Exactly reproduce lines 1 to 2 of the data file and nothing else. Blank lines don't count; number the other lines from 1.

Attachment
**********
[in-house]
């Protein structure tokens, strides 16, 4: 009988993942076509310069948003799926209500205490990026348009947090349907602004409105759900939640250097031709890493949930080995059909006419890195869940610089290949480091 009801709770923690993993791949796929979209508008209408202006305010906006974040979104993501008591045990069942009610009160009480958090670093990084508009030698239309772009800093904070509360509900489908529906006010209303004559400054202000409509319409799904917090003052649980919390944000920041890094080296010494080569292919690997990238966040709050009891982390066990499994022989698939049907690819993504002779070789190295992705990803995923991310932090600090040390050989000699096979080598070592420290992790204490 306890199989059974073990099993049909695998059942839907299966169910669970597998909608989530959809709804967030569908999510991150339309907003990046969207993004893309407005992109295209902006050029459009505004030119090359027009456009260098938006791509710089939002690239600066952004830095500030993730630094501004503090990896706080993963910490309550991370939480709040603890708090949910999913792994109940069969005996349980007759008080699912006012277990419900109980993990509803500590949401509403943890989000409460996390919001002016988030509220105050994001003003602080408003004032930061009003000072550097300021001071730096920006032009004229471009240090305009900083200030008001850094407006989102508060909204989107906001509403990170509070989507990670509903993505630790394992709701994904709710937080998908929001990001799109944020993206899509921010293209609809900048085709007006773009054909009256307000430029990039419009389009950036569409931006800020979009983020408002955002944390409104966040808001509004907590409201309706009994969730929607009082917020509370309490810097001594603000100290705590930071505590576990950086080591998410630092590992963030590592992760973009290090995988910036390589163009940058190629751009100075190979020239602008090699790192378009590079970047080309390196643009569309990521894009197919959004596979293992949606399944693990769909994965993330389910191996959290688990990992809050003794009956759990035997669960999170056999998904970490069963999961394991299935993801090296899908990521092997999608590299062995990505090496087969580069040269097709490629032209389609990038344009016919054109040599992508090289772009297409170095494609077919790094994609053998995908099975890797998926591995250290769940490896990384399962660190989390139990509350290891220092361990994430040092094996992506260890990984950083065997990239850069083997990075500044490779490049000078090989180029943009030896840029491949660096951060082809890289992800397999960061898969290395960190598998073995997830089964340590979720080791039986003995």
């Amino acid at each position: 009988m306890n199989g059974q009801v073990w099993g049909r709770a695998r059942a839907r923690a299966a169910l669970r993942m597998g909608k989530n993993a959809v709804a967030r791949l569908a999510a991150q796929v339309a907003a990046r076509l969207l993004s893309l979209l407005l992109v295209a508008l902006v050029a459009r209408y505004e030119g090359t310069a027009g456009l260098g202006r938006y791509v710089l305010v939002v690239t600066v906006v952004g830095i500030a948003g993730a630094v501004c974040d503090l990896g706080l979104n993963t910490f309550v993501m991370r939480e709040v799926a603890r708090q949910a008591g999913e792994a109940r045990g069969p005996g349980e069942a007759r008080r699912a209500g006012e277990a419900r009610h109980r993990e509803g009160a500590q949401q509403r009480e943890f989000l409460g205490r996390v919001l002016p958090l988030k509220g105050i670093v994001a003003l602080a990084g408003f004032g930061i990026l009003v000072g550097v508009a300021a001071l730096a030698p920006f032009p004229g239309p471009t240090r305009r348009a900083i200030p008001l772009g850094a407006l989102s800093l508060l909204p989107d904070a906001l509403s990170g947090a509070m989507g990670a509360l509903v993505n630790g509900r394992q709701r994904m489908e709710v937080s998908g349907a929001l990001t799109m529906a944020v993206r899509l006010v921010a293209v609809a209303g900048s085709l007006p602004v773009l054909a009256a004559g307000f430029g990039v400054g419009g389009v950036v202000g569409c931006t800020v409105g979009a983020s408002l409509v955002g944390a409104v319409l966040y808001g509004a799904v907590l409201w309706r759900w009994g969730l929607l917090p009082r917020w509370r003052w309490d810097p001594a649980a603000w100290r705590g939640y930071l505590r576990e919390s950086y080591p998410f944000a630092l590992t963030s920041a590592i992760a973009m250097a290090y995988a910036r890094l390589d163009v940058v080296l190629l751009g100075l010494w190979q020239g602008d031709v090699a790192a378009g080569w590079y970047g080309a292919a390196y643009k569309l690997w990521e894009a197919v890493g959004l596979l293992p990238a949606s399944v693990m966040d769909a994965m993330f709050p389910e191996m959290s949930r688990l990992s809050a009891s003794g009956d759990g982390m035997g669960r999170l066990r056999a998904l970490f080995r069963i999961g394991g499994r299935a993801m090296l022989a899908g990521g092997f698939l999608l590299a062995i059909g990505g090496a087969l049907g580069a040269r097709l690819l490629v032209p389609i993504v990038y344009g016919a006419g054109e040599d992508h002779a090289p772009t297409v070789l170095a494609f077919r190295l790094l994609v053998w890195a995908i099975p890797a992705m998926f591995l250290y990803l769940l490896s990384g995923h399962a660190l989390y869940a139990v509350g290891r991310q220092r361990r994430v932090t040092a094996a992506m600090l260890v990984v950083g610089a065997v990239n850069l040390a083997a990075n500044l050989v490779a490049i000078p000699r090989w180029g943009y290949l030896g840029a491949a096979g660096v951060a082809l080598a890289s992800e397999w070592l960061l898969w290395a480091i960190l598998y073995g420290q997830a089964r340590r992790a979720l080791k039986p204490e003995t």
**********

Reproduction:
[in-house]
């Protein structure tokens, strides 16, 4: 009988993942076509310069948003799926209500205490990026348009947090349907602004409105759900939640250097031709890493949930080995059909006419890195869940610089290949480091 009801709770923690993993791949796929979209508008209408202006305010906006974040979104993501008591045990069942009610009160009480958090670093990084508009030698239309772009800093904070509360509900489908529906006010209303004559400054202000409509319409799904917090003052649980919390944000920041890094080296010494080569292919690997990238966040709050009891982390066990499994022989698939049907690819993504002779070789190295992705990803995923991310932090600090040390050989000699096979080598070592420290992790204490 306890199989059974073990099993049909695998059942839907299966169910669970597998909608989530959809709804967030569908999510991150339309907003990046969207993004893309407005992109295209902006050029459009505004030119090359027009456009260098938006791509710089939002690239600066952004830095500030993730630094501004503090990896706080993963910490309550991370939480709040603890708090949910999913792994109940069969005996349980007759008080699912006012277990419900109980993990509803500590949401509403943890989000409460996390919001002016988030509220105050994001003003602080408003004032930061009003000072550097300021001071730096920006032009004229471009240090305009900083200030008001850094407006989102508060909204989107906001509403990170509070989507990670509903993505630790394992709701994904709710937080998908929001990001799109944020993206899509921010293209609809900048085709007006773009054909009256307000430029990039419009389009950036569409931006800020979009983020408002955002944390409104966040808001509004907590409201309706009994969730929607009082917020509370309490810097001594603000100290705590930071505590576990950086080591998410630092590992963030590592992760973009290090995988910036390589163009940058190629751009100075190979020239602008090699790192378009590079970047080309390196643009569309990521894009197919959004596979293992949606399944693990769909994965993330389910191996959290688990990992809050003794009956759990035997669960999170056999998904970490069963999961394991299935993801090296899908990521092997999608590299062995990505090496087969580069040269097709490629032209389609990038344009016919054109040599992508090289772009297409170095494609077919790094994609053998995908099975890797998926591995250290769940490896990384399962660190989390139990509350290891220092361990994430040092094996992506260890990984950083065997990239850069083997990075500044490779490049000078090989180029943009030896840029491949660096951060082809890289992800397999960061898969290395960190598998073995997830089964340590979720080791039986003995």